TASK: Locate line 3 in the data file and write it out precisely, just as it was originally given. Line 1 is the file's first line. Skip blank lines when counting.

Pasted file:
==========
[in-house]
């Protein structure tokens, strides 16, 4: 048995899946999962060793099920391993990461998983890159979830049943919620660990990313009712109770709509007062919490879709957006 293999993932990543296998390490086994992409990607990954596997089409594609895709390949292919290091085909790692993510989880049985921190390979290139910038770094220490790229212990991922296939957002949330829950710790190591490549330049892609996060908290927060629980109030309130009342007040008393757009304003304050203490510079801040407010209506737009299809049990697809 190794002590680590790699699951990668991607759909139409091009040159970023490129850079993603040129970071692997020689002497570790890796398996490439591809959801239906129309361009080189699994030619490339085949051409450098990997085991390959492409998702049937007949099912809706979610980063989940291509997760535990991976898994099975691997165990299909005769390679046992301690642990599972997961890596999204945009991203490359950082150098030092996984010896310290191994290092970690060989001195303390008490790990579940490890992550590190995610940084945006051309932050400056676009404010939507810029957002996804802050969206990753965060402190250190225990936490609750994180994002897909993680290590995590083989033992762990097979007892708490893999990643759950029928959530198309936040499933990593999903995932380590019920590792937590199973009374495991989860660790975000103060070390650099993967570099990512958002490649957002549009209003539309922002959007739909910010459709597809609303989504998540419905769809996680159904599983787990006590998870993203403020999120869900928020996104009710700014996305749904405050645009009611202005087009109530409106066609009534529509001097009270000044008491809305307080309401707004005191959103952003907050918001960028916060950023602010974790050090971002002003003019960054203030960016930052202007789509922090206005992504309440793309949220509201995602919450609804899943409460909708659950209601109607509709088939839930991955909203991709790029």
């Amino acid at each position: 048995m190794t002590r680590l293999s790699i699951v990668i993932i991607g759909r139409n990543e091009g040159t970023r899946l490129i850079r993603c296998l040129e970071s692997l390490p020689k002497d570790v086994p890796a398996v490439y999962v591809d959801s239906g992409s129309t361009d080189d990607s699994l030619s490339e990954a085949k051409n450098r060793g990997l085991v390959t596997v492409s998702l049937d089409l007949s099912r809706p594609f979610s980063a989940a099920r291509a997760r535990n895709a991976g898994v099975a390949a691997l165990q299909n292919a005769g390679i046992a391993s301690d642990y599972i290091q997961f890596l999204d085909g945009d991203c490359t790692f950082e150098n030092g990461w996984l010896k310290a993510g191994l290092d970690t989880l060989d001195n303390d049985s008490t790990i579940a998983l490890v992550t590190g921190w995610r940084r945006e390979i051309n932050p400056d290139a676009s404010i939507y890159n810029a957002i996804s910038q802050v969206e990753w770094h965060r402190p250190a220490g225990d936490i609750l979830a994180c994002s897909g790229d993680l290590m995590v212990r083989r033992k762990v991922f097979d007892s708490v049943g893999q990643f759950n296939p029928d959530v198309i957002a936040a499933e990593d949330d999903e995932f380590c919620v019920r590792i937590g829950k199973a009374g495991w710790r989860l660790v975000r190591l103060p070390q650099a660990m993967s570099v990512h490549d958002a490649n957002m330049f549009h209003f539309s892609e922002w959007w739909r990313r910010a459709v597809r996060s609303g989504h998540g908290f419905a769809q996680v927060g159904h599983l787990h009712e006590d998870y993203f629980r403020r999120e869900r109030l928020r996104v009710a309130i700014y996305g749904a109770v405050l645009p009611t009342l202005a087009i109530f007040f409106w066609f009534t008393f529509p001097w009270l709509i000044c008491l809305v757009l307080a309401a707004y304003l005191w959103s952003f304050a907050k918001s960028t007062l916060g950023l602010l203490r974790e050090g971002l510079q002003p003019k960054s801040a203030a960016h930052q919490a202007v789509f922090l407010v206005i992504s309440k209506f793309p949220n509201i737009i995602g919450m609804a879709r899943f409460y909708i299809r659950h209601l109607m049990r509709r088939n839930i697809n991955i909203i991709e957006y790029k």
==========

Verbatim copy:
């Amino acid at each position: 048995m190794t002590r680590l293999s790699i699951v990668i993932i991607g759909r139409n990543e091009g040159t970023r899946l490129i850079r993603c296998l040129e970071s692997l390490p020689k002497d570790v086994p890796a398996v490439y999962v591809d959801s239906g992409s129309t361009d080189d990607s699994l030619s490339e990954a085949k051409n450098r060793g990997l085991v390959t596997v492409s998702l049937d089409l007949s099912r809706p594609f979610s980063a989940a099920r291509a997760r535990n895709a991976g898994v099975a390949a691997l165990q299909n292919a005769g390679i046992a391993s301690d642990y599972i290091q997961f890596l999204d085909g945009d991203c490359t790692f950082e150098n030092g990461w996984l010896k310290a993510g191994l290092d970690t989880l060989d001195n303390d049985s008490t790990i579940a998983l490890v992550t590190g921190w995610r940084r945006e390979i051309n932050p400056d290139a676009s404010i939507y890159n810029a957002i996804s910038q802050v969206e990753w770094h965060r402190p250190a220490g225990d936490i609750l979830a994180c994002s897909g790229d993680l290590m995590v212990r083989r033992k762990v991922f097979d007892s708490v049943g893999q990643f759950n296939p029928d959530v198309i957002a936040a499933e990593d949330d999903e995932f380590c919620v019920r590792i937590g829950k199973a009374g495991w710790r989860l660790v975000r190591l103060p070390q650099a660990m993967s570099v990512h490549d958002a490649n957002m330049f549009h209003f539309s892609e922002w959007w739909r990313r910010a459709v597809r996060s609303g989504h998540g908290f419905a769809q996680v927060g159904h599983l787990h009712e006590d998870y993203f629980r403020r999120e869900r109030l928020r996104v009710a309130i700014y996305g749904a109770v405050l645009p009611t009342l202005a087009i109530f007040f409106w066609f009534t008393f529509p001097w009270l709509i000044c008491l809305v757009l307080a309401a707004y304003l005191w959103s952003f304050a907050k918001s960028t007062l916060g950023l602010l203490r974790e050090g971002l510079q002003p003019k960054s801040a203030a960016h930052q919490a202007v789509f922090l407010v206005i992504s309440k209506f793309p949220n509201i737009i995602g919450m609804a879709r899943f409460y909708i299809r659950h209601l109607m049990r509709r088939n839930i697809n991955i909203i991709e957006y790029k």